Sierra Nevada plans third hangar at Colorado Springs Airport

Caption + Sierra Nevada, one of the several businesses located at the Colorado Springs airport. CAROL LAWRENCE/THE GAZETTE

The 60,000-square-foot hangar will be able to accommodate aircraft as large as a Boeing 747 and is scheduled for completion by Aug. 1, said Troy Stover, the airport’s assistant aviation director. Western LLC will build the hangar on land leased from the airport and will lease the facility to Sierra Nevada, he said.

The hangar near Fountain Boulevard and Aviation Way is a near duplicate to an $11 million project built and opened by Western in September to complete modifications to larger military aircraft than it could accommodate at another hangar built for the Sparks, Nev.-based defense and aerospace contractor, Stover said. Sierra Nevada’s Intelligence, Surveillance and Reconnaissance unit, based in Centennial, modifies structural, avionics, sensors and other components under several Department of Defense contracts to support the global war on terror.

The third hangar project also includes construction of a 53,000-square-foot aircraft parking apron, extension and widening of a 50-foot taxi lane and parking for employees and others, Western’s filing said. The third hangar will have a door that is three feet higher than the second hangar to accommodate Boeing 747 aircraft, Stover said.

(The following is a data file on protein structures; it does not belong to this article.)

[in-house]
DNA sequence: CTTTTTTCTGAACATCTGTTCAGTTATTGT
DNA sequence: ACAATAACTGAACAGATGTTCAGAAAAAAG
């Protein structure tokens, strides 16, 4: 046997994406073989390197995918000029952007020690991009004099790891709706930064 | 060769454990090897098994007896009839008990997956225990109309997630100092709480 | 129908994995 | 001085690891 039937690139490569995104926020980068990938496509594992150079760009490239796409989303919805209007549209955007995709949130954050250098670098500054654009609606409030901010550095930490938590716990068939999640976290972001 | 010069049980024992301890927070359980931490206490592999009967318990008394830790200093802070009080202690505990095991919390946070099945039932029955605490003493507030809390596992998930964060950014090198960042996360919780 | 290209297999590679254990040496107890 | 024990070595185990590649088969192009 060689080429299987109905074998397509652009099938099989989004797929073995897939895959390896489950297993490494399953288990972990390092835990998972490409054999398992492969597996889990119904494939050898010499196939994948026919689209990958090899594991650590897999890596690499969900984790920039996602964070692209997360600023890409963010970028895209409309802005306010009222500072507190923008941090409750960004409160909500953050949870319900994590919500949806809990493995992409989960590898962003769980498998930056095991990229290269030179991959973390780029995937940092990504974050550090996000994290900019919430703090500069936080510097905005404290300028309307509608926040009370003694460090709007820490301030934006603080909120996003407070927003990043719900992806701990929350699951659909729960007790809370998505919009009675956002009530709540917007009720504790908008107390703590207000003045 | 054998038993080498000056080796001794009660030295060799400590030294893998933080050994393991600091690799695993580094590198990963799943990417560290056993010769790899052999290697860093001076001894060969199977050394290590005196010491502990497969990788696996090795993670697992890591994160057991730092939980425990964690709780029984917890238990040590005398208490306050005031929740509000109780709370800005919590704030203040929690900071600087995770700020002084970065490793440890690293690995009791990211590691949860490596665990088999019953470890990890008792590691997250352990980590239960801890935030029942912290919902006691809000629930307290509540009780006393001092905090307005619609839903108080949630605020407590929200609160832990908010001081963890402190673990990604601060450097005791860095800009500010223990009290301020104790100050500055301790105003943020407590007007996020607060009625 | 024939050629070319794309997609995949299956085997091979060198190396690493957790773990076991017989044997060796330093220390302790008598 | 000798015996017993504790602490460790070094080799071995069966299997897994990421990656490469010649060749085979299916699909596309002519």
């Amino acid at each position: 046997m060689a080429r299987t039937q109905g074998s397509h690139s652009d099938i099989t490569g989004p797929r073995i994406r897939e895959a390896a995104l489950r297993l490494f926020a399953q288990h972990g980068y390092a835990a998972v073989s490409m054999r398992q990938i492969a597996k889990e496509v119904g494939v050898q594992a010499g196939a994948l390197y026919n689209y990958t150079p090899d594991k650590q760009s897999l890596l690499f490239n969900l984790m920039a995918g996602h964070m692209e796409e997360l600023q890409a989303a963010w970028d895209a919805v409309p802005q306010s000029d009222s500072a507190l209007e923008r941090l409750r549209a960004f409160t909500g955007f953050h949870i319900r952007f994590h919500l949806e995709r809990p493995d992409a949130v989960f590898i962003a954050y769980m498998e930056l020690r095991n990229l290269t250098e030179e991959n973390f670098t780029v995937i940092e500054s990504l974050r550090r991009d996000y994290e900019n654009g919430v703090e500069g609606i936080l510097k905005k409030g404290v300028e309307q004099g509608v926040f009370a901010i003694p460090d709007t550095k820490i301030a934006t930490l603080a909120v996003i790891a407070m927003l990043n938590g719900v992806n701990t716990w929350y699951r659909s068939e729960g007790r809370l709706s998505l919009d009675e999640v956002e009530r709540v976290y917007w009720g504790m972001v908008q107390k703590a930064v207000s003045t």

Betsy McDonald, a Sierra Nevada spokeswoman, said Wednesday in an email that the company is "proud of its continued expansion at the Colorado Springs Airport; however, at this time we have no information to share regarding additional growth."

Taco Gilbert, senior vice president of programs for the unit, said in September that the second hangar was "fully subscribed for the next four years" and added that more expansion was likely. He said the company, which employed 80 locally in September, planned to hire 200 mechanics by the end of last year to complete the modifications.

Sierra Nevada opened the Centennial operation about 10 years ago to recruit and retain the state’s abundant engineering and technician talent, then expanded to the Springs in 2015 to take advantage of the long runways and ability to build large hangars at the Colorado Springs Airport with strong support from local political, community and higher education officials. That support included tax breaks adopted in 2014 by the city, El Paso County, the Pikes Peak Rural Transportation Authority and the state to encourage economic development at and near the airport.

Those tax breaks were part of a $400 million package that convinced Sierra Nevada’s Sierra Completions unit to announce plans nearly three years ago to build a $100 million hangar complex at the airport that was to eventually employ more than 2,100 people to turn wide-body aircraft interiors into flying offices for high-end customers. That project has been delayed, though Sierra Completions won a repair-station license in February from the Federal Aviation Administration and moved its offices late last year from Centennial to a building near the hangar.

Contact Wayne Heilman: 636-0234

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